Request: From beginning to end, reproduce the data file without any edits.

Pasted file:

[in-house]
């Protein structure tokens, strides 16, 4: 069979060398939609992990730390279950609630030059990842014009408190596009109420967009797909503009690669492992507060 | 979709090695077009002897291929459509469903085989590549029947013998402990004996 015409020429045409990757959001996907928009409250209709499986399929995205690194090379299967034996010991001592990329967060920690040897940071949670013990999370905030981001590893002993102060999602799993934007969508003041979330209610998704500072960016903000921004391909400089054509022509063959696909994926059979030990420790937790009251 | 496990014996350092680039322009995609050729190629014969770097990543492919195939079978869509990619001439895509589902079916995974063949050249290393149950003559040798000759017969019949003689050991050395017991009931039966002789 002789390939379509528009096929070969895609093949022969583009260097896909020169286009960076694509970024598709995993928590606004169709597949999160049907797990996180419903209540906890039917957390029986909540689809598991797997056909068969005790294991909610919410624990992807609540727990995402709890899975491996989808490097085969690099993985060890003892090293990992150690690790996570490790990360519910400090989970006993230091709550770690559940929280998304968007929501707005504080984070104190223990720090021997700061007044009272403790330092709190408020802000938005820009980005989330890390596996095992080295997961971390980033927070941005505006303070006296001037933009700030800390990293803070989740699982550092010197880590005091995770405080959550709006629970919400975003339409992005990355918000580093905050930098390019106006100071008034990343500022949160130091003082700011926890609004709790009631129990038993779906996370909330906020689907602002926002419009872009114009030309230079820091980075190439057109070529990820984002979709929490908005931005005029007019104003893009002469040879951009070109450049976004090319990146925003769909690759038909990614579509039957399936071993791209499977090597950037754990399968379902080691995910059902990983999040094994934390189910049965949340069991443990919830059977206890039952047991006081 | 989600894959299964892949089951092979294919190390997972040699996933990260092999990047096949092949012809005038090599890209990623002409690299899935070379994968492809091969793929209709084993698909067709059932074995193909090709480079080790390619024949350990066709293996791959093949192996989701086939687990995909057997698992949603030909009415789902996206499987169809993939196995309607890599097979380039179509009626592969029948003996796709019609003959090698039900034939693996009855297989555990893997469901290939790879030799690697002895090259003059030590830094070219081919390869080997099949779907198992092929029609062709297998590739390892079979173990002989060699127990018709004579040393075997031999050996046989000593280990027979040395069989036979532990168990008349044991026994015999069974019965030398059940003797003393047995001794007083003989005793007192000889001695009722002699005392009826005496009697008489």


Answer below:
[in-house]
């Protein structure tokens, strides 16, 4: 069979060398939609992990730390279950609630030059990842014009408190596009109420967009797909503009690669492992507060 | 979709090695077009002897291929459509469903085989590549029947013998402990004996 015409020429045409990757959001996907928009409250209709499986399929995205690194090379299967034996010991001592990329967060920690040897940071949670013990999370905030981001590893002993102060999602799993934007969508003041979330209610998704500072960016903000921004391909400089054509022509063959696909994926059979030990420790937790009251 | 496990014996350092680039322009995609050729190629014969770097990543492919195939079978869509990619001439895509589902079916995974063949050249290393149950003559040798000759017969019949003689050991050395017991009931039966002789 002789390939379509528009096929070969895609093949022969583009260097896909020169286009960076694509970024598709995993928590606004169709597949999160049907797990996180419903209540906890039917957390029986909540689809598991797997056909068969005790294991909610919410624990992807609540727990995402709890899975491996989808490097085969690099993985060890003892090293990992150690690790996570490790990360519910400090989970006993230091709550770690559940929280998304968007929501707005504080984070104190223990720090021997700061007044009272403790330092709190408020802000938005820009980005989330890390596996095992080295997961971390980033927070941005505006303070006296001037933009700030800390990293803070989740699982550092010197880590005091995770405080959550709006629970919400975003339409992005990355918000580093905050930098390019106006100071008034990343500022949160130091003082700011926890609004709790009631129990038993779906996370909330906020689907602002926002419009872009114009030309230079820091980075190439057109070529990820984002979709929490908005931005005029007019104003893009002469040879951009070109450049976004090319990146925003769909690759038909990614579509039957399936071993791209499977090597950037754990399968379902080691995910059902990983999040094994934390189910049965949340069991443990919830059977206890039952047991006081 | 989600894959299964892949089951092979294919190390997972040699996933990260092999990047096949092949012809005038090599890209990623002409690299899935070379994968492809091969793929209709084993698909067709059932074995193909090709480079080790390619024949350990066709293996791959093949192996989701086939687990995909057997698992949603030909009415789902996206499987169809993939196995309607890599097979380039179509009626592969029948003996796709019609003959090698039900034939693996009855297989555990893997469901290939790879030799690697002895090259003059030590830094070219081919390869080997099949779907198992092929029609062709297998590739390892079979173990002989060699127990018709004579040393075997031999050996046989000593280990027979040395069989036979532990168990008349044991026994015999069974019965030398059940003797003393047995001794007083003989005793007192000889001695009722002699005392009826005496009697008489």